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Band of the Week: Damn Jackals the Interview

Photo by Will Foster.

We’re fortunate enough to come across many bands from all over the world but not all of them can captivate you both musically and “in real life”. Damn Jackals have done exactly that.
Their music caught our attention first and then getting a chance to interview them we got to know them a bit more… Suffice to say we that our infatuation grew.
Read our interview with them below and see why we’re fans.

Tell us a little bit about who you are and about yourselves?
James: James Esposito- I am a drummer and animator/visual artist. I hang with my dog, skateboard and play guitar in my free time.
Beau: Beau Croxton, singer/guitarist/ writer/master of ceremony @ Damn Jackals.
Mike: Mike Goehler. Producer. I’m the jackal hanging out in the shadows, pushing the faders.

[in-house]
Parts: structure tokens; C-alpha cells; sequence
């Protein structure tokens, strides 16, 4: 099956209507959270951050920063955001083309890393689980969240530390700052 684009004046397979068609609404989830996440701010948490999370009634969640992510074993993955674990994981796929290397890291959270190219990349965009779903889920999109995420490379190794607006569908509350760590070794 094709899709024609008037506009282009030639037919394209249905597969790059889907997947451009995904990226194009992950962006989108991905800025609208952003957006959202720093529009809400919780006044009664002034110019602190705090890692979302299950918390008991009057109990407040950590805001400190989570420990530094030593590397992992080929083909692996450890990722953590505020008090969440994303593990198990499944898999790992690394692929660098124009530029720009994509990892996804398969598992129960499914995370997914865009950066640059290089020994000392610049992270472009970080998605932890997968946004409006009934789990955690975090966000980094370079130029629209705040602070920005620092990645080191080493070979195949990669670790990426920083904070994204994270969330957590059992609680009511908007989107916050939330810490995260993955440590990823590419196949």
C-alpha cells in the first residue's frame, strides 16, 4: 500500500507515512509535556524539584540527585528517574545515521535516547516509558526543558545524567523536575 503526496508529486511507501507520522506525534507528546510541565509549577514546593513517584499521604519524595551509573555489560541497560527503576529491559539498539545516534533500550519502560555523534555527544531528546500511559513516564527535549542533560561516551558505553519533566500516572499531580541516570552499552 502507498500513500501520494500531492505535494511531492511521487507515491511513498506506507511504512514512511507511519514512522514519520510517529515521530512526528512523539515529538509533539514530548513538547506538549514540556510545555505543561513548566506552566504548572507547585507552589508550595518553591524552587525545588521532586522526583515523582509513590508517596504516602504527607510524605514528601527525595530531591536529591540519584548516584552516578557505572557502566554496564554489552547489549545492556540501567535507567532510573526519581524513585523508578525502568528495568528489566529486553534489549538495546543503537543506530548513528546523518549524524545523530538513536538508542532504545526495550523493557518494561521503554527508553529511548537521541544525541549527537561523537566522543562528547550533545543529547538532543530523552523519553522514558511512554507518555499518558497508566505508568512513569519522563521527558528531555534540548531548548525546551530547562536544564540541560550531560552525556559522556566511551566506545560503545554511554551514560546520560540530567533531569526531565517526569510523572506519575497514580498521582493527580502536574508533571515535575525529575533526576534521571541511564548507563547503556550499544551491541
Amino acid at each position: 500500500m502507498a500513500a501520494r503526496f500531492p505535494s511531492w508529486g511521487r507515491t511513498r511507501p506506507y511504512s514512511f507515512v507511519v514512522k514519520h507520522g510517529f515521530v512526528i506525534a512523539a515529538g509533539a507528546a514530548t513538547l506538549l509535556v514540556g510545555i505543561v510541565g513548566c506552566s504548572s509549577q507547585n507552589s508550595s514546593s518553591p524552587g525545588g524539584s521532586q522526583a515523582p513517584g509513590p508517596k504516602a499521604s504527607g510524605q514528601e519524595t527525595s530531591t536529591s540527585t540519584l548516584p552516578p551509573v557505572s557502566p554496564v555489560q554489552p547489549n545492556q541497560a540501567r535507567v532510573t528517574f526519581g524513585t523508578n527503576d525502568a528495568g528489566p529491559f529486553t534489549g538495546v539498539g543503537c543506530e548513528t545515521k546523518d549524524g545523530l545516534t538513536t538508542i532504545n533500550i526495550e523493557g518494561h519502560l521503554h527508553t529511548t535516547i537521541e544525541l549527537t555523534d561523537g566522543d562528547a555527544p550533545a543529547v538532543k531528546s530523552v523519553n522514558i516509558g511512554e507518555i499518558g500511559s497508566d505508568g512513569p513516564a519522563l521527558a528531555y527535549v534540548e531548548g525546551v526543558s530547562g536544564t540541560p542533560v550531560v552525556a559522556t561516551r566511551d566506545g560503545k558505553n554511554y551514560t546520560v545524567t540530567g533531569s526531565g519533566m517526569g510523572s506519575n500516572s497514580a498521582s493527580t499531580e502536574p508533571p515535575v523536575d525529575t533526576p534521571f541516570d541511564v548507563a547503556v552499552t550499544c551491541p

Forrest: Forrest – Bass/vocals. Me and Beau started playing upstate now we’re in the city stayin’ grimy.

What can you tell us about your debut album, Crooked Castle (Vol I)?

Beau: Well we just released an EP, that serves as a sampler for our debut album release(s), Crooked Castle Vol l & ll…. Volume l will have “Stop N’ Cop”, “Rubies” & “That’s It” (from EP) on it, with 7 brand new tracks I am really excited about. The first LP is mostly very classic sounding and upbeat, and we are pretty certain it will be out this year.
Forrest: It was recorded and produced in an old house in upstate, NY overlooking the Hudson River.
James: It floats like a butterfly and stings like a bb gun.

How long did the process take, from start to finish?

Mike: For the whole thing, two years and counting. Still putting some final touches on a couple of songs on the first half. The recording was spread out over two summers, in Rhinebeck, New York. I don’t live in New York,